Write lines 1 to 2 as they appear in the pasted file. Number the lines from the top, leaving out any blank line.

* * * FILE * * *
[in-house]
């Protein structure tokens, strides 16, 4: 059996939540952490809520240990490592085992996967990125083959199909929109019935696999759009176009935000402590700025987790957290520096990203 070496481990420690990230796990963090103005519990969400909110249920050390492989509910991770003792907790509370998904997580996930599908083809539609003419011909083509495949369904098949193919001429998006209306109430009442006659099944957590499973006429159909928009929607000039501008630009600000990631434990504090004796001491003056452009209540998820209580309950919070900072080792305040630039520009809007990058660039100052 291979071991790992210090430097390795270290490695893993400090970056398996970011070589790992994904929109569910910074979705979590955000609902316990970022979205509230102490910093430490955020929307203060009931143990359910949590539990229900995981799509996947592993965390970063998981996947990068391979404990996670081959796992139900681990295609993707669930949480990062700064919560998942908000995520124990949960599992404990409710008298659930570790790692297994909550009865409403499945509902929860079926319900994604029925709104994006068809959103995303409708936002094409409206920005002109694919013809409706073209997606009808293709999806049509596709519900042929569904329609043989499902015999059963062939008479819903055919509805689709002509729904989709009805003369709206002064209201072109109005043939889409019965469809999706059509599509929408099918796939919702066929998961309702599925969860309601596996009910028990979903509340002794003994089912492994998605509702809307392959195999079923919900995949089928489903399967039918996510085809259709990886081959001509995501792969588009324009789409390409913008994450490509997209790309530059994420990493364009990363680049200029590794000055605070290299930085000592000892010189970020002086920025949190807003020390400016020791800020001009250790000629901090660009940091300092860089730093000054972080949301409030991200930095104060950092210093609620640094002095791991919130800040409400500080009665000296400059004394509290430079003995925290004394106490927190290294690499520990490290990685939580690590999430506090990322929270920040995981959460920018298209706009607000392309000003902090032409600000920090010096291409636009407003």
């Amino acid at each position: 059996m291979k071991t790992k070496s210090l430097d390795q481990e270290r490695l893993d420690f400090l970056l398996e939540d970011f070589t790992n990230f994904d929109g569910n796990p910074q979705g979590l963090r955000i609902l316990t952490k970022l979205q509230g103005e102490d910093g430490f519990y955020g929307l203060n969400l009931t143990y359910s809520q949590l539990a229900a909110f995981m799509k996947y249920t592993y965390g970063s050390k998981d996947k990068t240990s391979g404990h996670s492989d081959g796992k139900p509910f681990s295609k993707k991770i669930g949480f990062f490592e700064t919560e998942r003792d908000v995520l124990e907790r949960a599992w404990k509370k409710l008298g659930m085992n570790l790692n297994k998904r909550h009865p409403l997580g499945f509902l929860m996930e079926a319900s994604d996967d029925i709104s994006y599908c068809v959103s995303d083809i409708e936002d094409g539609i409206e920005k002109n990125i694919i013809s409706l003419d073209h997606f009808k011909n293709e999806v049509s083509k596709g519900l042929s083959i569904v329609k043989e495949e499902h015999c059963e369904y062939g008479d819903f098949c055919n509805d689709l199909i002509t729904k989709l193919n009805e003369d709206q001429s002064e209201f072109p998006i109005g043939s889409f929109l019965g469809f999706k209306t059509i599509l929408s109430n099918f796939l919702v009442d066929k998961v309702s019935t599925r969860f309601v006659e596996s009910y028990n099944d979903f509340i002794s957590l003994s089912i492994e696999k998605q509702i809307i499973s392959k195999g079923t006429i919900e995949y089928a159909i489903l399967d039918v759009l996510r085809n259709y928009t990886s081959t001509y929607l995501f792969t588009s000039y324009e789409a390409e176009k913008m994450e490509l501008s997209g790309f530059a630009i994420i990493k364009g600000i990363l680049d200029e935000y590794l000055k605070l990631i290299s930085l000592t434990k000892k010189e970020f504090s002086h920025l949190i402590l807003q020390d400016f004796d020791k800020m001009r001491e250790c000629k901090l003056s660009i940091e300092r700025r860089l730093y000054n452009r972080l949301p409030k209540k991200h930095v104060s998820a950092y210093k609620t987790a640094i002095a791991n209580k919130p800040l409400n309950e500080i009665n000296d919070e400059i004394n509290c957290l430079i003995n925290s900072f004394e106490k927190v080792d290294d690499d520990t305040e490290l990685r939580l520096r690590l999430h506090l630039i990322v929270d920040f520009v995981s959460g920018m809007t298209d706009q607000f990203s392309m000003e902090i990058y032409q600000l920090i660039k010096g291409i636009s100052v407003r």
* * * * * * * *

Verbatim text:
[in-house]
């Protein structure tokens, strides 16, 4: 059996939540952490809520240990490592085992996967990125083959199909929109019935696999759009176009935000402590700025987790957290520096990203 070496481990420690990230796990963090103005519990969400909110249920050390492989509910991770003792907790509370998904997580996930599908083809539609003419011909083509495949369904098949193919001429998006209306109430009442006659099944957590499973006429159909928009929607000039501008630009600000990631434990504090004796001491003056452009209540998820209580309950919070900072080792305040630039520009809007990058660039100052 291979071991790992210090430097390795270290490695893993400090970056398996970011070589790992994904929109569910910074979705979590955000609902316990970022979205509230102490910093430490955020929307203060009931143990359910949590539990229900995981799509996947592993965390970063998981996947990068391979404990996670081959796992139900681990295609993707669930949480990062700064919560998942908000995520124990949960599992404990409710008298659930570790790692297994909550009865409403499945509902929860079926319900994604029925709104994006068809959103995303409708936002094409409206920005002109694919013809409706073209997606009808293709999806049509596709519900042929569904329609043989499902015999059963062939008479819903055919509805689709002509729904989709009805003369709206002064209201072109109005043939889409019965469809999706059509599509929408099918796939919702066929998961309702599925969860309601596996009910028990979903509340002794003994089912492994998605509702809307392959195999079923919900995949089928489903399967039918996510085809259709990886081959001509995501792969588009324009789409390409913008994450490509997209790309530059994420990493364009990363680049200029590794000055605070290299930085000592000892010189970020002086920025949190807003020390400016020791800020001009250790000629901090660009940091300092860089730093000054972080949301409030991200930095104060950092210093609620640094002095791991919130800040409400500080009665000296400059004394509290430079003995925290004394106490927190290294690499520990490290990685939580690590999430506090990322929270920040995981959460920018298209706009607000392309000003902090032409600000920090010096291409636009407003």